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Friday, April 08, 2011

Five Ways to Become a Successful Travel Writer

Today I have a guest post for you from freelance writer and blogger Alexis Bonari. Alexis has some top tips for any aspiring travel writers among you.

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Many writers are drawn to the idea of travel writing, and there is no denying the attraction of visiting a succession of exotic locations and getting paid for it!

Travel writing is a competitive profession, however, and it's important to approach it correctly from the start.

Here are five guidelines every aspiring travel writer should therefore follow to maximize their chances of success.

1. Avoid the major tourist destinations/attractions

If you plan on writing about a major city or attraction, the chances are there are hundreds, if not thousands, of published articles about it already. Because of this, it may be a good idea to venture to more "off-the-beaten-track" destinations, that readers (and editors) may not be so familiar with.

If you're determined to write about a popular destination or attraction, at least ensure the angle of your article is unusual. For instance, if you want to write about the royal wedding in London, don't just write about Westminster Abbey or the color of the Queen's hat. Write about the post-wedding street parties that are being planned, or how you managed to save money by avoiding all those pesky tourist traps.

2. Don't be vague

This should be obvious for any serious writer, but the point cannot be stressed enough. Travel writers need to paint a vivid picture for the reader, so that he or she can visualize exactly what you are describing. Use as much relevant detail as possible, but at the same time be careful not to include useless and unnecessary information, as this could bore your reader to death.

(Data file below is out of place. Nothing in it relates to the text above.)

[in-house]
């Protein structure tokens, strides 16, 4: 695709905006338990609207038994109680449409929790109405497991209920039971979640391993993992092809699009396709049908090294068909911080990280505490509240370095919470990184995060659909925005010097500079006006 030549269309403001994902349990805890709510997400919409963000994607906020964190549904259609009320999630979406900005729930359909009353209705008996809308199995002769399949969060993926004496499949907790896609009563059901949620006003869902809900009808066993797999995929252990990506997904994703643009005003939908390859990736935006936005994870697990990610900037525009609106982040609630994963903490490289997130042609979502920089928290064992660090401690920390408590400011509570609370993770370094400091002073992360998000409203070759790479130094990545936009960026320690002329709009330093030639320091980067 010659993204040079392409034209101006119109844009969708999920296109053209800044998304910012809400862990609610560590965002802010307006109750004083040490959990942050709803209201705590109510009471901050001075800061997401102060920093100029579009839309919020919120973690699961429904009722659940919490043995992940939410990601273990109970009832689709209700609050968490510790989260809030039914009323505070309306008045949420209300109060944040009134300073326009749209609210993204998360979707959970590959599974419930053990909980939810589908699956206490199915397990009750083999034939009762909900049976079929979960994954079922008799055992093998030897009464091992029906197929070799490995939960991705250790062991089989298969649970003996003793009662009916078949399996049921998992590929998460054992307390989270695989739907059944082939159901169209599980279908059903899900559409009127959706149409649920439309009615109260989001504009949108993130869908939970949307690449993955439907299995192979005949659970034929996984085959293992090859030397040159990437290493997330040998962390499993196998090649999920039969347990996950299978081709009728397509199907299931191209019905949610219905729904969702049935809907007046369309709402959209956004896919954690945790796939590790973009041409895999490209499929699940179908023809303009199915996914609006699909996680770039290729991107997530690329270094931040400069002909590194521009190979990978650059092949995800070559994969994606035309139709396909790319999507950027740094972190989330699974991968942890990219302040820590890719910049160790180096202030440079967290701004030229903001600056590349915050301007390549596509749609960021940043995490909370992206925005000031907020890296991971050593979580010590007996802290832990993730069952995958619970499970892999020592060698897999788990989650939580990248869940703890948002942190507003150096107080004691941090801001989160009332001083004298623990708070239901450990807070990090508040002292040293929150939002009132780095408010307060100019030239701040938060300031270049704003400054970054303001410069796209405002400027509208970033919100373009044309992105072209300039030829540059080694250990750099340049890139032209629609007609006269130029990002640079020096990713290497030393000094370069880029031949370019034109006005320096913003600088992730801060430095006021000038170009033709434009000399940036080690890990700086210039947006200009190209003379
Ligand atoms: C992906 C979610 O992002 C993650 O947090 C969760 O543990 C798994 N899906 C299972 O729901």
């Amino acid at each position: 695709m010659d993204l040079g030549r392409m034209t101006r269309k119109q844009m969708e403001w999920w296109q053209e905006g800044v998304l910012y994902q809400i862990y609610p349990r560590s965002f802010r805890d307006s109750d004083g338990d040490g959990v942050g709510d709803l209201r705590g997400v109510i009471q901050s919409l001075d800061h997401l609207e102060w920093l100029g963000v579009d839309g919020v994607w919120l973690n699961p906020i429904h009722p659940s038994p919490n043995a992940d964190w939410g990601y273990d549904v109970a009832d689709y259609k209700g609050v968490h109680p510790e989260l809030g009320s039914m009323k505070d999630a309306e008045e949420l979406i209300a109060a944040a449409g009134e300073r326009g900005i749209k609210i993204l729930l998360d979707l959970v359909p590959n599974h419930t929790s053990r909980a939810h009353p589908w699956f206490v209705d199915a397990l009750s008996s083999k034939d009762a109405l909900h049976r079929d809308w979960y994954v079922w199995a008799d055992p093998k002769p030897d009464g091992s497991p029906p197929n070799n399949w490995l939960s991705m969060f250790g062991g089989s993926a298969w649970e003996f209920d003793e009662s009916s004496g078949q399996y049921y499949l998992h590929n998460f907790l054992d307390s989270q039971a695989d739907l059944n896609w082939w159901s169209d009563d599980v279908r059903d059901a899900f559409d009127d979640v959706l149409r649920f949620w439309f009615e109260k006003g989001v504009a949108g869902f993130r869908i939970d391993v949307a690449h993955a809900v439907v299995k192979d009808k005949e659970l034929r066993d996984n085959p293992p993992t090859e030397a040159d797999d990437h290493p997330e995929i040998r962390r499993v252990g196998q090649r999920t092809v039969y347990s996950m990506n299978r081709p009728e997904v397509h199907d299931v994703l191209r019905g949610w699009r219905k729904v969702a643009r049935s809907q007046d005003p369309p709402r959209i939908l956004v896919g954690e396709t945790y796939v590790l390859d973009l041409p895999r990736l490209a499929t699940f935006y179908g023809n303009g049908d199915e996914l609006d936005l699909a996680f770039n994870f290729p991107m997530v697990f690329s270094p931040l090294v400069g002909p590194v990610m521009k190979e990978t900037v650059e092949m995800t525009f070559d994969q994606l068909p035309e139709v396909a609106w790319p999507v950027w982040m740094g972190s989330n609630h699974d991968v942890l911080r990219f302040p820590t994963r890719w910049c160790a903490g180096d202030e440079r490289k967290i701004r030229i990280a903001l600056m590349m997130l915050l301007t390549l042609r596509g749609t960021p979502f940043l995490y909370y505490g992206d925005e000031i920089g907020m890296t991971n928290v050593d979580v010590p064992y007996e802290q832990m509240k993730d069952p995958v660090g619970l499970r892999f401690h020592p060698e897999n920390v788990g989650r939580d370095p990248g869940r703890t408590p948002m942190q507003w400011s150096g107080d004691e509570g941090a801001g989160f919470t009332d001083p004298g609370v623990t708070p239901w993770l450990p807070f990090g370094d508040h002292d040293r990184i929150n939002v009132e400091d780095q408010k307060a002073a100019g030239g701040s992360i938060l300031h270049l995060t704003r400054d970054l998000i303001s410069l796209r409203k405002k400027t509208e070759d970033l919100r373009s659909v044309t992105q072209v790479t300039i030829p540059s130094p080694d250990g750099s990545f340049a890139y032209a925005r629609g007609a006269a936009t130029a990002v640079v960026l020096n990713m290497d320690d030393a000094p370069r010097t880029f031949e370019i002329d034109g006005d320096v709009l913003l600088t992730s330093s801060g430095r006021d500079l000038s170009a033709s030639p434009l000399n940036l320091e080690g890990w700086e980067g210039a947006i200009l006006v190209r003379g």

Much of the art of good travel writing lies in choosing the precise, specific detail to bring a scene into sharp focus, and leave the rest to your reader's imagination.

3. Use as much style and wit as possible

You can never get too personal when it comes to writing about travel, especially if the reader is using your story as a reference point in deciding whether or not to travel to a specific city or attraction.

Sometimes the ugliest travel stories are the ones that are the most interesting - so if you got robbed by a gypsy in Hungary or cheated by a street-trader in Barcelona, tell readers about it in your article.

When it comes to travel writing, it's always better to be subjective rather than objective, so keep this in mind before you start your first draft.

4. Make your point loud and clear

Think about the purpose of your article: Is it to persuade the reader to visit a particular city or country? Or is it going to be packed full of tips and advice on what to remember before going on a backpacking trip? These points should be included in both your opening and closing paragraphs, so your reader has a clear understanding of what to expect.

5. Take lots of pictures

Because travel-related stories tend to be more visual than other types of writing, try to include as many pictures as you can with the article. Your pictures should be visually appealing and ready to publish, so purchase a good quality camera before you start your trip (if you don't have one already). If you are travelling alone, it may be a good idea to purchase a camera with an auto timer. And remember the one golden rule of photography: Get in close and fill the frame!

Good luck, and enjoy your travel writing.

Bio: Alexis Bonari is currently a resident blogger at College Scholarships, where recently she's been researching scholarships for engineering students as well as scholarships for nursing grad students. Whenever this WAHM gets some free time, she enjoys doing yoga, cooking with the freshest organic in-season fare, and practicing the art of coupon clipping.

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Thank you to Alexis for some great tips. If travel writing floats your boat, you might like to check out Travel Writing Secrets from my sponsors, The WCCL Network. It's a complete guide to setting yourself up as a professional travel writer. Click on the banner below for more info.

Photo Credit: Lesvos Sunset by Nick Daws.

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